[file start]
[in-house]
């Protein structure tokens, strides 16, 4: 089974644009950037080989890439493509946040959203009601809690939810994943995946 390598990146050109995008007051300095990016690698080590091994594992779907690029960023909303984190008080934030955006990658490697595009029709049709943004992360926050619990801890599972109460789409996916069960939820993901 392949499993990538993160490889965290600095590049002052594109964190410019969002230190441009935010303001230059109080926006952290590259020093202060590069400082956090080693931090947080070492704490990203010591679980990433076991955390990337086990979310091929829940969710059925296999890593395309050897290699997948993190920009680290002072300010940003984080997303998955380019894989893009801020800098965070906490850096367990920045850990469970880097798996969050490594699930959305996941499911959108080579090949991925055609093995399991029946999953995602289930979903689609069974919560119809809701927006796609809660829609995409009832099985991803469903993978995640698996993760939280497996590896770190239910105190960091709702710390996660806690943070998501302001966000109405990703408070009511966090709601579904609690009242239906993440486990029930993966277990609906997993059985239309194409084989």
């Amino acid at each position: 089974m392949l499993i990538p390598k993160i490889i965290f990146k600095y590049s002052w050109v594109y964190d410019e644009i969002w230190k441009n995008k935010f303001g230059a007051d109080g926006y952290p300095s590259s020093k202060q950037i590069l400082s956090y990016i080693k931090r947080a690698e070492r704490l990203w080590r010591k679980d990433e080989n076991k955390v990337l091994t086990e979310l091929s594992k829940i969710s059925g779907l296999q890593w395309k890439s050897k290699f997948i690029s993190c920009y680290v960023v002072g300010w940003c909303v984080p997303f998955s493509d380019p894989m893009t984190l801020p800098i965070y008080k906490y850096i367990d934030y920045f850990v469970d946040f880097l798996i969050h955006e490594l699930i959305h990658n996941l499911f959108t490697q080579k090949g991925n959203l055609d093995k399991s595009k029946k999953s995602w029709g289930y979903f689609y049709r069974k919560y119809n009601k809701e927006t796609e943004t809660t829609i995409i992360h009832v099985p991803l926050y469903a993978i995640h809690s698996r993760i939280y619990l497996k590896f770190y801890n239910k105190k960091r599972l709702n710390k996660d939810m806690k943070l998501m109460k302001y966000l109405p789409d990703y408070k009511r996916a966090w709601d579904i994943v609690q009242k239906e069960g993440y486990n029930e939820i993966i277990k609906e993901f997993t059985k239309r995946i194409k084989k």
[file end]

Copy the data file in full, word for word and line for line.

[in-house]
């Protein structure tokens, strides 16, 4: 089974644009950037080989890439493509946040959203009601809690939810994943995946 390598990146050109995008007051300095990016690698080590091994594992779907690029960023909303984190008080934030955006990658490697595009029709049709943004992360926050619990801890599972109460789409996916069960939820993901 392949499993990538993160490889965290600095590049002052594109964190410019969002230190441009935010303001230059109080926006952290590259020093202060590069400082956090080693931090947080070492704490990203010591679980990433076991955390990337086990979310091929829940969710059925296999890593395309050897290699997948993190920009680290002072300010940003984080997303998955380019894989893009801020800098965070906490850096367990920045850990469970880097798996969050490594699930959305996941499911959108080579090949991925055609093995399991029946999953995602289930979903689609069974919560119809809701927006796609809660829609995409009832099985991803469903993978995640698996993760939280497996590896770190239910105190960091709702710390996660806690943070998501302001966000109405990703408070009511966090709601579904609690009242239906993440486990029930993966277990609906997993059985239309194409084989």
């Amino acid at each position: 089974m392949l499993i990538p390598k993160i490889i965290f990146k600095y590049s002052w050109v594109y964190d410019e644009i969002w230190k441009n995008k935010f303001g230059a007051d109080g926006y952290p300095s590259s020093k202060q950037i590069l400082s956090y990016i080693k931090r947080a690698e070492r704490l990203w080590r010591k679980d990433e080989n076991k955390v990337l091994t086990e979310l091929s594992k829940i969710s059925g779907l296999q890593w395309k890439s050897k290699f997948i690029s993190c920009y680290v960023v002072g300010w940003c909303v984080p997303f998955s493509d380019p894989m893009t984190l801020p800098i965070y008080k906490y850096i367990d934030y920045f850990v469970d946040f880097l798996i969050h955006e490594l699930i959305h990658n996941l499911f959108t490697q080579k090949g991925n959203l055609d093995k399991s595009k029946k999953s995602w029709g289930y979903f689609y049709r069974k919560y119809n009601k809701e927006t796609e943004t809660t829609i995409i992360h009832v099985p991803l926050y469903a993978i995640h809690s698996r993760i939280y619990l497996k590896f770190y801890n239910k105190k960091r599972l709702n710390k996660d939810m806690k943070l998501m109460k302001y966000l109405p789409d990703y408070k009511r996916a966090w709601d579904i994943v609690q009242k239906e069960g993440y486990n029930e939820i993966i277990k609906e993901f997993t059985k239309r995946i194409k084989k």